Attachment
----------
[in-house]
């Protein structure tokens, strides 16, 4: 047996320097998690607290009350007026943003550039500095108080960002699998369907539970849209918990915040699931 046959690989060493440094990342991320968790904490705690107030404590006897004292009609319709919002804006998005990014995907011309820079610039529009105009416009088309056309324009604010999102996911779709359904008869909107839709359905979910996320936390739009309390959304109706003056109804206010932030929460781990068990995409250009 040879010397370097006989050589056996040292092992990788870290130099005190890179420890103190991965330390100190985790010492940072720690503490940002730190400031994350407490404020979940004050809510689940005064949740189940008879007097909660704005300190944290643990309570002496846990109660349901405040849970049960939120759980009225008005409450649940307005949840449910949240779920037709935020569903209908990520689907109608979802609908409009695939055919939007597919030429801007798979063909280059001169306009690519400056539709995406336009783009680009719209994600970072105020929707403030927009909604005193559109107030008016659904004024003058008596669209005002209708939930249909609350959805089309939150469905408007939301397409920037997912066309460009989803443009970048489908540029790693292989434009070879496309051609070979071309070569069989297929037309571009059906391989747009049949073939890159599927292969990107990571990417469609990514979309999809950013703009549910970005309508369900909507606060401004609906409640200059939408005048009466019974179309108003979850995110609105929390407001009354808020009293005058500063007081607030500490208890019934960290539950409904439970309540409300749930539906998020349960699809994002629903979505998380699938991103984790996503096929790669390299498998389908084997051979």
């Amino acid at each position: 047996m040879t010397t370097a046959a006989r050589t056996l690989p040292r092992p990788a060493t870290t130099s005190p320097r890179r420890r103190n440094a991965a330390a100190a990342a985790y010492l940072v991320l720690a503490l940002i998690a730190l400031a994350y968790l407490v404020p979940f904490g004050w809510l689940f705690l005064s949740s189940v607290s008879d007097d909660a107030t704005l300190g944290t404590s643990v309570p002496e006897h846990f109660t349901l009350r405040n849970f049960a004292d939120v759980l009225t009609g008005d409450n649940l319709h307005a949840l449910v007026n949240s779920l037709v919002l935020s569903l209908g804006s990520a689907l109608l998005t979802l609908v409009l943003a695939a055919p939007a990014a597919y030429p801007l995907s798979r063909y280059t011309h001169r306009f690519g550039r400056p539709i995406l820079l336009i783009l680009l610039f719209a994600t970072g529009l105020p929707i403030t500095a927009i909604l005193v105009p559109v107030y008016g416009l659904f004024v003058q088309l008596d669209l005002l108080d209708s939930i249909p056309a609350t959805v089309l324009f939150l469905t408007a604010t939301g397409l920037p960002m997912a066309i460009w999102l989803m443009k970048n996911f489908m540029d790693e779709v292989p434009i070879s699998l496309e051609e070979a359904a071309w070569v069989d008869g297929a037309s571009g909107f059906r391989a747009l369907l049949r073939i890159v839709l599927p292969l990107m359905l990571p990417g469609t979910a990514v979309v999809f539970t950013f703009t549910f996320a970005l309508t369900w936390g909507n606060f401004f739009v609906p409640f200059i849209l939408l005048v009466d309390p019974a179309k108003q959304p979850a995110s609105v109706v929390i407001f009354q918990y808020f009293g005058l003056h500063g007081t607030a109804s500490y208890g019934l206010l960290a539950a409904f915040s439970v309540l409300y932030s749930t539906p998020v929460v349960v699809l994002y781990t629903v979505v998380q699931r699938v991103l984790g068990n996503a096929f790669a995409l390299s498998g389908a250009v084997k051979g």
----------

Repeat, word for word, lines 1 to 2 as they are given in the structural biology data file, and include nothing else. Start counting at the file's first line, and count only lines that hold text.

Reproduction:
[in-house]
């Protein structure tokens, strides 16, 4: 047996320097998690607290009350007026943003550039500095108080960002699998369907539970849209918990915040699931 046959690989060493440094990342991320968790904490705690107030404590006897004292009609319709919002804006998005990014995907011309820079610039529009105009416009088309056309324009604010999102996911779709359904008869909107839709359905979910996320936390739009309390959304109706003056109804206010932030929460781990068990995409250009 040879010397370097006989050589056996040292092992990788870290130099005190890179420890103190991965330390100190985790010492940072720690503490940002730190400031994350407490404020979940004050809510689940005064949740189940008879007097909660704005300190944290643990309570002496846990109660349901405040849970049960939120759980009225008005409450649940307005949840449910949240779920037709935020569903209908990520689907109608979802609908409009695939055919939007597919030429801007798979063909280059001169306009690519400056539709995406336009783009680009719209994600970072105020929707403030927009909604005193559109107030008016659904004024003058008596669209005002209708939930249909609350959805089309939150469905408007939301397409920037997912066309460009989803443009970048489908540029790693292989434009070879496309051609070979071309070569069989297929037309571009059906391989747009049949073939890159599927292969990107990571990417469609990514979309999809950013703009549910970005309508369900909507606060401004609906409640200059939408005048009466019974179309108003979850995110609105929390407001009354808020009293005058500063007081607030500490208890019934960290539950409904439970309540409300749930539906998020349960699809994002629903979505998380699938991103984790996503096929790669390299498998389908084997051979």